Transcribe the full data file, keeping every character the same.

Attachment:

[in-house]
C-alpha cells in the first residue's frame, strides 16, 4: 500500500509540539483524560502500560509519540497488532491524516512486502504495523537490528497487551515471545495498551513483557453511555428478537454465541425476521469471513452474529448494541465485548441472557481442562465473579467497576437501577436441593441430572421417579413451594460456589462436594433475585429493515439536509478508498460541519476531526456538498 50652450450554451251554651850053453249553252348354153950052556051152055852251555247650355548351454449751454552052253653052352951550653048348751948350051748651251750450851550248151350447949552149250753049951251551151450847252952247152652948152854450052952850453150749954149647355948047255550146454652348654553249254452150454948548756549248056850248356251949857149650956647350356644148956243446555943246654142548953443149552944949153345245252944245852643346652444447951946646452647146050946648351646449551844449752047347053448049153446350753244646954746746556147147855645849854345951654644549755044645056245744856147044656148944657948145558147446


[in-house]
C-alpha cells in the first residue's frame, strides 16, 4: 500500500509540539483524560502500560509519540497488532491524516512486502504495523537490528497487551515471545495498551513483557453511555428478537454465541425476521469471513452474529448494541465485548441472557481442562465473579467497576437501577436441593441430572421417579413451594460456589462436594433475585429493515439536509478508498460541519476531526456538498 50652450450554451251554651850053453249553252348354153950052556051152055852251555247650355548351454449751454552052253653052352951550653048348751948350051748651251750450851550248151350447949552149250753049951251551151450847252952247152652948152854450052952850453150749954149647355948047255550146454652348654553249254452150454948548756549248056850248356251949857149650956647350356644148956243446555943246654142548953443149552944949153345245252944245852643346652444447951946646452647146050946648351646449551844449752047347053448049153446350753244646954746746556147147855645849854345951654644549755044645056245744856147044656148944657948145558147446